Dailies is a round-up of essential film writing, news bits, and other highlights from across the Internet. If you’d like to submit a piece for consideration, get in touch with us in the comments below or on Twitter at @TheFilmStage.
Bilge Ebiri discusses the bleak, lonely journey of Interstellar:
You don’t hear the word “subtle” tossed around much in discussions of Christopher Nolan’s Interstellar, but here’s something I found quite nuanced about its first hour: The sly hint of a smile that creeps on Cooper’s (Matthew McConaughey) face whenever he discusses the idea of going off into space. For all his insistence that he has a family he needs to care for, Coop can’t help but grin – ever so slightly – when Professor Brand (Michael Caine) tells him that he’s the right man for a daring new space mission. And watch his eyes as he tries later to justify leaving to his distraught daughter Murph: “They chose me, Murph,” he says, and he seems to be beaming – more a proud child than a regretful father.
On a related note, watch Christopher Nolan dissect a scene from Interstellar:
Paul Thomas Anderson, for reasons laid out in the quote above, has traded on long takes packed with organic moments since day one. As he evolves as a filmmaker, that tendency evolves, too. And while this particular shot feels like a PTA throwback, it has a fresh and electric quality, letting the viewer observe thick drama play out. It’s fully dependent on the actors nailing the moment, and particularly Katherine Waterston, who in this six-minute take wallows in femme fatale intrigue while revealing so much about her character’s, Joaquin Phoenix’s and their relationship. It’s a seduction crammed with layers.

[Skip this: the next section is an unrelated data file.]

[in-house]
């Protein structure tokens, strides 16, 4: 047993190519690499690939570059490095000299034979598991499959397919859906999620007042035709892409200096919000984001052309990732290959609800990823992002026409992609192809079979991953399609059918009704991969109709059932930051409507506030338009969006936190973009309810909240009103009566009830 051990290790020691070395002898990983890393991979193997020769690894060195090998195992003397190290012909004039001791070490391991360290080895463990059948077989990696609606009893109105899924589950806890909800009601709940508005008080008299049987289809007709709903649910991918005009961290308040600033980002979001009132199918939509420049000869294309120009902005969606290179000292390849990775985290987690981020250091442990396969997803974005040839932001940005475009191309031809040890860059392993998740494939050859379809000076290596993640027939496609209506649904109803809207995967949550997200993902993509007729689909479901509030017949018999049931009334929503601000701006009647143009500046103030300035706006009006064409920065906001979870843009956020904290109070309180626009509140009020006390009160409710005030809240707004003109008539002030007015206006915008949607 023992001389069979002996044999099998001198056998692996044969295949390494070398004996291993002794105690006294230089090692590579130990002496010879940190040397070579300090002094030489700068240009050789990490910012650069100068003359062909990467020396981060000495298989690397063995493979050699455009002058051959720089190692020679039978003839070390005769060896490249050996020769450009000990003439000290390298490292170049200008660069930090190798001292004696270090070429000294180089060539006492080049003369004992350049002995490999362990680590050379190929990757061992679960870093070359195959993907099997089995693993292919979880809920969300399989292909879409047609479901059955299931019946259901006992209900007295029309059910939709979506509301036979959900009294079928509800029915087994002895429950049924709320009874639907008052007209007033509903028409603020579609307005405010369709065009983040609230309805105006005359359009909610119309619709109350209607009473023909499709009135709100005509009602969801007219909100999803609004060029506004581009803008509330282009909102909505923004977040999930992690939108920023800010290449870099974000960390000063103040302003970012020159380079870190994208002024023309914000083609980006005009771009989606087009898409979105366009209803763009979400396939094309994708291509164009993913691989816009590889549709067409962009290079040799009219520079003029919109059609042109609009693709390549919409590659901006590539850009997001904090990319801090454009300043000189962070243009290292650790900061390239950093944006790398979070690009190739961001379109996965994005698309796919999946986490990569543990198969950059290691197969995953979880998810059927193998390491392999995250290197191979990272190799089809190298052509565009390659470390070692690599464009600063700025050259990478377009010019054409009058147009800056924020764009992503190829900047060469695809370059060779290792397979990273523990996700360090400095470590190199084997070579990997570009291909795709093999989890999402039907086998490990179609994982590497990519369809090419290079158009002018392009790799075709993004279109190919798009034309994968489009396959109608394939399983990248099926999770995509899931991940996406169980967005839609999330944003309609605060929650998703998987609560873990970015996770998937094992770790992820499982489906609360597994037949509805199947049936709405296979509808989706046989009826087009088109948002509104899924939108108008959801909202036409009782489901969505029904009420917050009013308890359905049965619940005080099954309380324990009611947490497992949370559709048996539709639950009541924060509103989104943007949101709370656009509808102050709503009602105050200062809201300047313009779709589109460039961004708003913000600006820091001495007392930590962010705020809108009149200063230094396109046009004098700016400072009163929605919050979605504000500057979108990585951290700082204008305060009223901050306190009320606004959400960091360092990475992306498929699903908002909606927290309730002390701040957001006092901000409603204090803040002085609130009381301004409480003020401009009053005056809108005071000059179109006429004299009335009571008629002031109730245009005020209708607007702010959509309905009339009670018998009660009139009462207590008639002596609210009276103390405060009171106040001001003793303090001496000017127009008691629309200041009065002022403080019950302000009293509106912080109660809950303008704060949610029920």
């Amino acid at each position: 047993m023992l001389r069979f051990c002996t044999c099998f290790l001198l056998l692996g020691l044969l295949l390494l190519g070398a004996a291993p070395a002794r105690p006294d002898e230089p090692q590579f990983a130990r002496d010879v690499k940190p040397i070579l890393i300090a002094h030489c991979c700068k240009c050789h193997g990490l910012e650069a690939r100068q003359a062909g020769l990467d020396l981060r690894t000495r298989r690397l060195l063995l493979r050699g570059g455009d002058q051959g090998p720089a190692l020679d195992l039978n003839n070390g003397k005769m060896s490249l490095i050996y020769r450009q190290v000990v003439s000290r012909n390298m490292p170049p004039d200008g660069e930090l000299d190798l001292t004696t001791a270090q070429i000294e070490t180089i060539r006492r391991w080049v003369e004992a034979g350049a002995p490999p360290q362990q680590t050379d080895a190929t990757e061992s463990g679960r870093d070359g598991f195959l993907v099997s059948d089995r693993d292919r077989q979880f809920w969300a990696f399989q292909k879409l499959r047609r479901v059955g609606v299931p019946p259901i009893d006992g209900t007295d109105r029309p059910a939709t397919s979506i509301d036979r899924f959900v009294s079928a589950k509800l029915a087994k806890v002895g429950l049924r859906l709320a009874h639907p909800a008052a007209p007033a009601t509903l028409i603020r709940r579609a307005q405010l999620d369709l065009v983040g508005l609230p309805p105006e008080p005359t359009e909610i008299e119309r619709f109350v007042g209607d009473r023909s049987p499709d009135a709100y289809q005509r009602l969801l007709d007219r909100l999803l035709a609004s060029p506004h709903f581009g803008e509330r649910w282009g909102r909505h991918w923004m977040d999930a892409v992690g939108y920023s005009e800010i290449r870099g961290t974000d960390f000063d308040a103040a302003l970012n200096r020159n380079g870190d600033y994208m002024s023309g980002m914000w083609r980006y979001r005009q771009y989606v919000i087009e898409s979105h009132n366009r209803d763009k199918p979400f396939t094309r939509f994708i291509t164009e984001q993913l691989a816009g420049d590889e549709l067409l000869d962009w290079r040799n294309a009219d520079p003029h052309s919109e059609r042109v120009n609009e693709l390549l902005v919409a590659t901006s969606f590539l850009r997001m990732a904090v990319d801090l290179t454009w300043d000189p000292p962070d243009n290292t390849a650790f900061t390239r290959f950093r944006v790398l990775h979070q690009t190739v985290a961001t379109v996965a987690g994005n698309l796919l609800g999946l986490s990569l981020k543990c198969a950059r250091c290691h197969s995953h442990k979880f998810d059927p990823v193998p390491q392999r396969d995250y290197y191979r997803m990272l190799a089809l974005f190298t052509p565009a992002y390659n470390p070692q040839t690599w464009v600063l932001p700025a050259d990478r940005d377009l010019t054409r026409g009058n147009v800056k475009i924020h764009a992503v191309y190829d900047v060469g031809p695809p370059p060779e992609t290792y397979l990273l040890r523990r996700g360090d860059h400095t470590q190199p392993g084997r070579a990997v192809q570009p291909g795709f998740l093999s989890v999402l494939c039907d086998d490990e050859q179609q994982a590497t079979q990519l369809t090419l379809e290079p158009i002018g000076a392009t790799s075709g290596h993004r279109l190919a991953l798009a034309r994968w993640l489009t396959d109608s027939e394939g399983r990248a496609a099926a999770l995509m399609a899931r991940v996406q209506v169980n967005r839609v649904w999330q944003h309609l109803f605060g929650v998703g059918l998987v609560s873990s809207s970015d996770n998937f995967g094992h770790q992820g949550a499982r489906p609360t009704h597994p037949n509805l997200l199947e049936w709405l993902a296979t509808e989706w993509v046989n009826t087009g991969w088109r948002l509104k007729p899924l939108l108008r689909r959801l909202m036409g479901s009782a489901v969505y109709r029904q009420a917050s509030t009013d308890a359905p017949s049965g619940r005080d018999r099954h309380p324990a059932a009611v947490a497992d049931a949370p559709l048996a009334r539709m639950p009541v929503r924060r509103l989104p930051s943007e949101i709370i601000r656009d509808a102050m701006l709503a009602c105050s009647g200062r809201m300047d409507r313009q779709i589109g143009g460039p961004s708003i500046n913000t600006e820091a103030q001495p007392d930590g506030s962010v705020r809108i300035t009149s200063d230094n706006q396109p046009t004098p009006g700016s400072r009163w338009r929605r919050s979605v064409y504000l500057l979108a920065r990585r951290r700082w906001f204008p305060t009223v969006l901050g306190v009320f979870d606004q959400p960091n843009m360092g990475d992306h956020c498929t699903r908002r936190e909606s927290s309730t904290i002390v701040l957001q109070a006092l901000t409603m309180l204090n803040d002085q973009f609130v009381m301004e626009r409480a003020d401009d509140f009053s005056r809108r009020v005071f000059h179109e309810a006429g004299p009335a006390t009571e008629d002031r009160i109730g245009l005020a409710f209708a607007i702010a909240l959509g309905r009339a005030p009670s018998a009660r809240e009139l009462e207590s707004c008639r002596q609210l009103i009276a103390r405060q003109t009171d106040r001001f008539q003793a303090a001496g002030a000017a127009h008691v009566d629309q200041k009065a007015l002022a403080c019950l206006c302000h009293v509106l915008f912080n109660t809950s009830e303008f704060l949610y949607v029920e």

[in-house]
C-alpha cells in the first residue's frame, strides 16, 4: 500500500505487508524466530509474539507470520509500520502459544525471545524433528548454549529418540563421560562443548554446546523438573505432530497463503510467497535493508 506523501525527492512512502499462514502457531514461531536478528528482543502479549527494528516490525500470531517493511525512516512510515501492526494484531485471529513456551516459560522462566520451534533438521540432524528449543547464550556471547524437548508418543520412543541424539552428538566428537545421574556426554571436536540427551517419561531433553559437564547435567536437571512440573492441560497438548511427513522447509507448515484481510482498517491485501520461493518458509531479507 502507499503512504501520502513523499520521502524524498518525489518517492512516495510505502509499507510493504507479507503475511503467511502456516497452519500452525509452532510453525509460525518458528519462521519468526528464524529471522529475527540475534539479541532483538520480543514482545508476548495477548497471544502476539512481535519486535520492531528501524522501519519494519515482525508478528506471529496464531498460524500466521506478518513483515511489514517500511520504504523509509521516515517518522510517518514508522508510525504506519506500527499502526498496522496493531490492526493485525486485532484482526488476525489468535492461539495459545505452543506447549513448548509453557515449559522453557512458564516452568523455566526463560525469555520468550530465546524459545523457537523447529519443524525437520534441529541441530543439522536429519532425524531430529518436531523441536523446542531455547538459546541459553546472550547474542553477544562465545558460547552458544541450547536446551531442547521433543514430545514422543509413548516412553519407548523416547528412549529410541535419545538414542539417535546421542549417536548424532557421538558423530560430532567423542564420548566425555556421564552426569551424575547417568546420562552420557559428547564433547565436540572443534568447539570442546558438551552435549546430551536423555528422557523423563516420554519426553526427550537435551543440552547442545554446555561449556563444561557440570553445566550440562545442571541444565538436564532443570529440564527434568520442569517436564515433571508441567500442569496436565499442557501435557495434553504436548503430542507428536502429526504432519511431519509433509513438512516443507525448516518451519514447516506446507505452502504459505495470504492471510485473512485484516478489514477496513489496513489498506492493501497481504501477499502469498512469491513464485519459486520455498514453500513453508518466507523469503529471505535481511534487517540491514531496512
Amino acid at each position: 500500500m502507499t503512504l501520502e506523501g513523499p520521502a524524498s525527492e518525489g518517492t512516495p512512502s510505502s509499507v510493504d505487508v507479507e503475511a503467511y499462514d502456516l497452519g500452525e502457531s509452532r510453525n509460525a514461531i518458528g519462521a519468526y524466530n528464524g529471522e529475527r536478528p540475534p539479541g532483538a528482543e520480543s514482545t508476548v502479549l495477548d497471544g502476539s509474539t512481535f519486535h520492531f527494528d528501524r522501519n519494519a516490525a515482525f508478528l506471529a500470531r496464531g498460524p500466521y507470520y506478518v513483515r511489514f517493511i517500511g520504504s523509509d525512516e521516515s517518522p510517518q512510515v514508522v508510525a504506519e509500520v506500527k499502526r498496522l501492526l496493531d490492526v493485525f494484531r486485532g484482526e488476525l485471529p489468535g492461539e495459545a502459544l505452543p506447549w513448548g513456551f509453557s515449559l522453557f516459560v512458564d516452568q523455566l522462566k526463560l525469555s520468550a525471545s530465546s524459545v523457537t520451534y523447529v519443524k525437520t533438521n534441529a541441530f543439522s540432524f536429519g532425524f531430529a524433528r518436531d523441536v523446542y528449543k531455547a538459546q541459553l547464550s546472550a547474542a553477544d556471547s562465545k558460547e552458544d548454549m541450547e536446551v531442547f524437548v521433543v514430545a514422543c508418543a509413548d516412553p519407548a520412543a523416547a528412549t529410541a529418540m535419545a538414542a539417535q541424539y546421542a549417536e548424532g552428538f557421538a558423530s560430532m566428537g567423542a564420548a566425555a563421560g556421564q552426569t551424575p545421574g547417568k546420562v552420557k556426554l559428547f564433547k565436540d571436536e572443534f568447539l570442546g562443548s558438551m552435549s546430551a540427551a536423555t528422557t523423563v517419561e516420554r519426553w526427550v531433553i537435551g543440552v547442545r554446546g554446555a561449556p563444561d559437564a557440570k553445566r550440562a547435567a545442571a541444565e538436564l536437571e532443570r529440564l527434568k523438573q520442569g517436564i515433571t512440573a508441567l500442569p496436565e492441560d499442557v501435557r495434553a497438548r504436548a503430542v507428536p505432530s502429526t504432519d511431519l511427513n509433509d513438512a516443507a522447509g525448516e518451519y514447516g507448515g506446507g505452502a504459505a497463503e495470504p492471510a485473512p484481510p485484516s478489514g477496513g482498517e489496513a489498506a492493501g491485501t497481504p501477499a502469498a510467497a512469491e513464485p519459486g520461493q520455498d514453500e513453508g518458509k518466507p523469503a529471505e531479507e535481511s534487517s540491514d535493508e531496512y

Watch a video essay linking the films of Andrei Tarkovsky and Nuri Bilge Ceylan:
Art of the Title on the 10 best titles sequences of the year:
Travel to the underbelly of America. Louisiana. The Gulf Coast. Purgatory, USA. A sopping, poisoned wasteland where industry and old time religion meet somewhere in the sugarcane. This is a place haunted by people — good and bad and everything in between — fractured souls who cling to the edges of society and themselves, walking contradictions struggling to get by and simply be. It’s here that two detectives — a broken stranger and a slightly bent local — get wind of something sinister. Among the roach motels and refineries, a serial killer plies his terrible trade against the put-upon: Murder as ritual sacrifice. The cane is burning in the field. The fire eats it all away.
Beautiful, tonally perfect, and combining design techniques in a way that TV titles haven’t done before, Elastic’s affecting titles for HBO’s True Detective make one hell of a case.